Rated 12 Apr 2009
93
94th
Double Indemnity contains one of the most cleverly crafted, and at the same time, thrilling stories ever. There is never one emotion you feel throughout this film, you weren't just anxious, or just sad, or just overcome with excitement, you feel all of those things, and more. The pacing, and how and when everything unfolds, is just perfectly executed, there isn't really a bad thing I can say about this film.
Rated 14 Aug 2007
8
93rd
Probably the all-time greatest non-detective noir. The dialogue nailed all the rhythms and witticisms of noir that have been so imitated they have since become cliché, the two leads are electric, the dark, contrast-filled visual style is flawless, the ending is perfect, and it's dark and brutal down to the bone.
Rated 19 Jan 2009
5
96th
I'll prematurely (but confidently) call Double Indemnity the definitive film-noir. Billy Wilder once said that the key to good filmmaking is to "grab 'em by the throat and never let 'em go." This is Wilder practicing what he preaches.
Rated 26 Oct 2019
85
89th
Did you ever think, that like maybe, the mysterious unseen little man that lives inside Edward G. Robinson's chest, causing all his digestive issues and helping him solve insurance claims is actually related to the little man that mysteriously lived inside Marshall Bell's chest and secretly was the mutant leader of a Martian resistance movement? Yeah...me neither..But...a movie where a man has a tiny 'Sherlock Holmes' like indigestion imp help him solve insurance fraud would've been pretty cool.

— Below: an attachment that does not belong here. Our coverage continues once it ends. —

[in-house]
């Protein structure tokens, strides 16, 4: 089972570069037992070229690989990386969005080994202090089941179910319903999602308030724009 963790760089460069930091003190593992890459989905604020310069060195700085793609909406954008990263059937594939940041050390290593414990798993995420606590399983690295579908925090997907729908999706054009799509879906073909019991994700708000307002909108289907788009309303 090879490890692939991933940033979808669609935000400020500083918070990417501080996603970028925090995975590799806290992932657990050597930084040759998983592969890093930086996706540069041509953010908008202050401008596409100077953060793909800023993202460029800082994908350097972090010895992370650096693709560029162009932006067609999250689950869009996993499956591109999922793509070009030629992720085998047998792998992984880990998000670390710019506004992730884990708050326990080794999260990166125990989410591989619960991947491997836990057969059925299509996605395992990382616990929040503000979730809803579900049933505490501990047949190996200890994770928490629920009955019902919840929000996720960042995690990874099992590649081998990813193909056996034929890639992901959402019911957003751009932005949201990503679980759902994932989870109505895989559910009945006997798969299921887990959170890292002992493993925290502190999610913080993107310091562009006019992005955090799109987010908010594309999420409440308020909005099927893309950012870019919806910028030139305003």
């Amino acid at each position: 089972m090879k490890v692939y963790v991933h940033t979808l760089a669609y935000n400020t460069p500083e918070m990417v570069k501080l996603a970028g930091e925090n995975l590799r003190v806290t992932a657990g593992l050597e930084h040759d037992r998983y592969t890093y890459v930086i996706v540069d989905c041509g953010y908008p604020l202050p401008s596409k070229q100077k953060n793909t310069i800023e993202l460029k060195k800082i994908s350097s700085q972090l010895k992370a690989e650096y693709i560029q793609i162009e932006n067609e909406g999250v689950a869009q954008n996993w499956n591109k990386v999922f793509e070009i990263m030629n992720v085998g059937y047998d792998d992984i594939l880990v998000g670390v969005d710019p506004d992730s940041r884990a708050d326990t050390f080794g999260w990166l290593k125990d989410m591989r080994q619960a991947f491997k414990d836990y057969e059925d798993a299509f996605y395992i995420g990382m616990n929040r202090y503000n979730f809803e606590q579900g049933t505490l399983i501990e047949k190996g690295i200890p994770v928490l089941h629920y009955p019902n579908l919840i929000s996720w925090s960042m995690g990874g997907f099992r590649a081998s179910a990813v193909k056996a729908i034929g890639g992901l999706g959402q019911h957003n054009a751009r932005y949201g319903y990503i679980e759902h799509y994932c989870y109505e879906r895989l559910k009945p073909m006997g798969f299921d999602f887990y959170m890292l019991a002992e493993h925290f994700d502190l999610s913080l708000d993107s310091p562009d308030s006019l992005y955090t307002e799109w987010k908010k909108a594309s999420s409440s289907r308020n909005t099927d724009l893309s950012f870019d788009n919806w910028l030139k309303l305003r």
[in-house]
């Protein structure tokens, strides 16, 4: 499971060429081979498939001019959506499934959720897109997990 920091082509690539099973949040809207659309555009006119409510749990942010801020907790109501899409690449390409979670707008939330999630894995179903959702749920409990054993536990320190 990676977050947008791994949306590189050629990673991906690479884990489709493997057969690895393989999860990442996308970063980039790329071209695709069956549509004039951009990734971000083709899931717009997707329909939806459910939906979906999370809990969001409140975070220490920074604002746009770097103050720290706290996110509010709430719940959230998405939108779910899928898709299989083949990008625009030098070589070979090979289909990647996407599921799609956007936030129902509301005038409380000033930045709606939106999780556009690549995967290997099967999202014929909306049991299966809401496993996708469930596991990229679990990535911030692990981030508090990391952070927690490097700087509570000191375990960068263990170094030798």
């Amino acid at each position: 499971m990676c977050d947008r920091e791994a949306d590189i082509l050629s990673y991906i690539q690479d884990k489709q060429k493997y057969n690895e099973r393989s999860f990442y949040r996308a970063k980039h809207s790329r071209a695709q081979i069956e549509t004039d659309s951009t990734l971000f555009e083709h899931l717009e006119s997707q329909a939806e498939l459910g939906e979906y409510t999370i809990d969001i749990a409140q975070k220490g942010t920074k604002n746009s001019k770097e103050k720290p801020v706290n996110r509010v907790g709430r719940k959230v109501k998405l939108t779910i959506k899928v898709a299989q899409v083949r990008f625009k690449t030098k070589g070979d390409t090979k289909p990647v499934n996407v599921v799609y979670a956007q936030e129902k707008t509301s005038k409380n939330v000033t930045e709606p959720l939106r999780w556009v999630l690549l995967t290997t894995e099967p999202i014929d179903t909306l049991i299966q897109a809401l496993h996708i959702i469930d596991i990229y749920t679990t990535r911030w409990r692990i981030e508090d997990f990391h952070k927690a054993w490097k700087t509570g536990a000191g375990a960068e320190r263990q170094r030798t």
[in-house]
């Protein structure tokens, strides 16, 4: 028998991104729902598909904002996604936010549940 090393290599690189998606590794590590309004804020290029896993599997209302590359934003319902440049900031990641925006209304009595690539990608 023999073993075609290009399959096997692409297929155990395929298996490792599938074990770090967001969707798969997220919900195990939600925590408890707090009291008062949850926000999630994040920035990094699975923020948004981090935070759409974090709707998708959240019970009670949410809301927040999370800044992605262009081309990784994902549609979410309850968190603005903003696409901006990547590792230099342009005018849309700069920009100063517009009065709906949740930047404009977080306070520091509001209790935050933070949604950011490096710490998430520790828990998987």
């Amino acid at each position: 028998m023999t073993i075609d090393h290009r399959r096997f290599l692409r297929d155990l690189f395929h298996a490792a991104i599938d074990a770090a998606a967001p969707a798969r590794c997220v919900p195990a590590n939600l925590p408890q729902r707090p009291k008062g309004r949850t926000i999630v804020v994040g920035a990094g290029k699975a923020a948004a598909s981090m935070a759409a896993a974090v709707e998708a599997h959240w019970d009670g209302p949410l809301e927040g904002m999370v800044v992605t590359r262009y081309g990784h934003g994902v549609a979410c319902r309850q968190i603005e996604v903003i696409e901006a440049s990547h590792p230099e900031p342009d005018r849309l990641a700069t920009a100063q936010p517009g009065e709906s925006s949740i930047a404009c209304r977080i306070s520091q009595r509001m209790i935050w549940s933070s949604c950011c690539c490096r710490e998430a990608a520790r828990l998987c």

Rated 19 Mar 2007
96
95th
Double Indemnity is a perfect example of how a film noir movie should be. It takes every element to achieve excellence and mixes it exactly how you'd want it to be. The two leads, MacMurray and Stanwyck put on excellent performances that are gripping and often times very intense. The story is brilliant and creative in a way that most movies don't even dream of.
Rated 29 Jan 2021
77
83rd
The book almost reads like a script but I love the little changes they made like Stanwyck hiding behind the door outside Macmurray's apartment while the film's real star, Edward G. Robinson is laying out his theory. There's just no such thing as a perfect murder unless you're really really into crows.
Rated 28 Jan 2007
95
94th
My favorite film noir, unless you count Casablanca or Vertigo. At least it's my favorite film noir that's unquestionably a film noir from beginning to end.
Rated 01 Aug 2008
91
82nd
God. Good god. If you haven't seen this, rent it right now!
Rated 13 Mar 2008
96
99th
Wilder is at the top of his game here. And so is MacMurray. And so is Stanwyck. And so is Robinson. In fact, this is a nearly perfect movie. The plot is air tight, the script is intelligent, intense and enveloping, and the direction and cinematography are quintessential film noir. There's just nothing to complain about here. What a great, enjoyable movie.